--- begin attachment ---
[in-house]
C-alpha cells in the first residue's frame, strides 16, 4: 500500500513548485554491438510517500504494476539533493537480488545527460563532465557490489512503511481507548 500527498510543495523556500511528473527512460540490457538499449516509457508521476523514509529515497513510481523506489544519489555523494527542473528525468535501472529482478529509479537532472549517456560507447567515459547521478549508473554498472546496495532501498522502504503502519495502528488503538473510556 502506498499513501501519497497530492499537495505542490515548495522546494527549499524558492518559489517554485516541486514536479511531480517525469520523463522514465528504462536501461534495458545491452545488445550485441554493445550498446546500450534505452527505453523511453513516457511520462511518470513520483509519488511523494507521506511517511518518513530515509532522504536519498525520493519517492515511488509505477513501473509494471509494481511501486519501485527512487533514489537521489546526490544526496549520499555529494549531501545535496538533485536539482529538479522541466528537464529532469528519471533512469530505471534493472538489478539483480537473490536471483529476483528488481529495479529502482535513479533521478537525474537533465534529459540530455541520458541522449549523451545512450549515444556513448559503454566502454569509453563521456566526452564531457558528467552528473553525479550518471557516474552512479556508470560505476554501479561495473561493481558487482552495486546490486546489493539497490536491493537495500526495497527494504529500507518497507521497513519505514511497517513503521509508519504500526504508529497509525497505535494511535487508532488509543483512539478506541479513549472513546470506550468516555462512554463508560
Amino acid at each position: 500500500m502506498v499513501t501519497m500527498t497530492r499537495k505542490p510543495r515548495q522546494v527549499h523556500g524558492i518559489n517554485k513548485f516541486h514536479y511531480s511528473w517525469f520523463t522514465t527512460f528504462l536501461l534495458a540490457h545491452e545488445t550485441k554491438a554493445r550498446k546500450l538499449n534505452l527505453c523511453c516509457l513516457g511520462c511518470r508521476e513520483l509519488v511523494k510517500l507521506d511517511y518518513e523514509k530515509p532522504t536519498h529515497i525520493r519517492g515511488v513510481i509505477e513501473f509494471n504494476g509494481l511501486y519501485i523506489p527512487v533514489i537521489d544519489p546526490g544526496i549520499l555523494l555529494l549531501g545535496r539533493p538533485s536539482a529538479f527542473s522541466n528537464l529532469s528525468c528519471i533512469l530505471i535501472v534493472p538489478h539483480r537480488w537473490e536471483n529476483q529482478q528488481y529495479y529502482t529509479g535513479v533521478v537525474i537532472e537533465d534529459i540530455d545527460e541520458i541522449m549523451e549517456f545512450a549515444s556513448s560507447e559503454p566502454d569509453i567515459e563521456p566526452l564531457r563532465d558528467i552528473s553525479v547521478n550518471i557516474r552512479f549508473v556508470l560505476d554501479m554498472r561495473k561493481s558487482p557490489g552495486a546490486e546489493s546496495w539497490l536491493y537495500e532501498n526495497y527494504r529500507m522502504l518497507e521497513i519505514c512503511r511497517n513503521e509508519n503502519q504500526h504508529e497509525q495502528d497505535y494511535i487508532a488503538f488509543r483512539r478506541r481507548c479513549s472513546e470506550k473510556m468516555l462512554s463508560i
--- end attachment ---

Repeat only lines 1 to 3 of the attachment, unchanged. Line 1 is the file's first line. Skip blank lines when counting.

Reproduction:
[in-house]
C-alpha cells in the first residue's frame, strides 16, 4: 500500500513548485554491438510517500504494476539533493537480488545527460563532465557490489512503511481507548 500527498510543495523556500511528473527512460540490457538499449516509457508521476523514509529515497513510481523506489544519489555523494527542473528525468535501472529482478529509479537532472549517456560507447567515459547521478549508473554498472546496495532501498522502504503502519495502528488503538473510556 502506498499513501501519497497530492499537495505542490515548495522546494527549499524558492518559489517554485516541486514536479511531480517525469520523463522514465528504462536501461534495458545491452545488445550485441554493445550498446546500450534505452527505453523511453513516457511520462511518470513520483509519488511523494507521506511517511518518513530515509532522504536519498525520493519517492515511488509505477513501473509494471509494481511501486519501485527512487533514489537521489546526490544526496549520499555529494549531501545535496538533485536539482529538479522541466528537464529532469528519471533512469530505471534493472538489478539483480537473490536471483529476483528488481529495479529502482535513479533521478537525474537533465534529459540530455541520458541522449549523451545512450549515444556513448559503454566502454569509453563521456566526452564531457558528467552528473553525479550518471557516474552512479556508470560505476554501479561495473561493481558487482552495486546490486546489493539497490536491493537495500526495497527494504529500507518497507521497513519505514511497517513503521509508519504500526504508529497509525497505535494511535487508532488509543483512539478506541479513549472513546470506550468516555462512554463508560
Amino acid at each position: 500500500m502506498v499513501t501519497m500527498t497530492r499537495k505542490p510543495r515548495q522546494v527549499h523556500g524558492i518559489n517554485k513548485f516541486h514536479y511531480s511528473w517525469f520523463t522514465t527512460f528504462l536501461l534495458a540490457h545491452e545488445t550485441k554491438a554493445r550498446k546500450l538499449n534505452l527505453c523511453c516509457l513516457g511520462c511518470r508521476e513520483l509519488v511523494k510517500l507521506d511517511y518518513e523514509k530515509p532522504t536519498h529515497i525520493r519517492g515511488v513510481i509505477e513501473f509494471n504494476g509494481l511501486y519501485i523506489p527512487v533514489i537521489d544519489p546526490g544526496i549520499l555523494l555529494l549531501g545535496r539533493p538533485s536539482a529538479f527542473s522541466n528537464l529532469s528525468c528519471i533512469l530505471i535501472v534493472p538489478h539483480r537480488w537473490e536471483n529476483q529482478q528488481y529495479y529502482t529509479g535513479v533521478v537525474i537532472e537533465d534529459i540530455d545527460e541520458i541522449m549523451e549517456f545512450a549515444s556513448s560507447e559503454p566502454d569509453i567515459e563521456p566526452l564531457r563532465d558528467i552528473s553525479v547521478n550518471i557516474r552512479f549508473v556508470l560505476d554501479m554498472r561495473k561493481s558487482p557490489g552495486a546490486e546489493s546496495w539497490l536491493y537495500e532501498n526495497y527494504r529500507m522502504l518497507e521497513i519505514c512503511r511497517n513503521e509508519n503502519q504500526h504508529e497509525q495502528d497505535y494511535i487508532a488503538f488509543r483512539r478506541r481507548c479513549s472513546e470506550k473510556m468516555l462512554s463508560i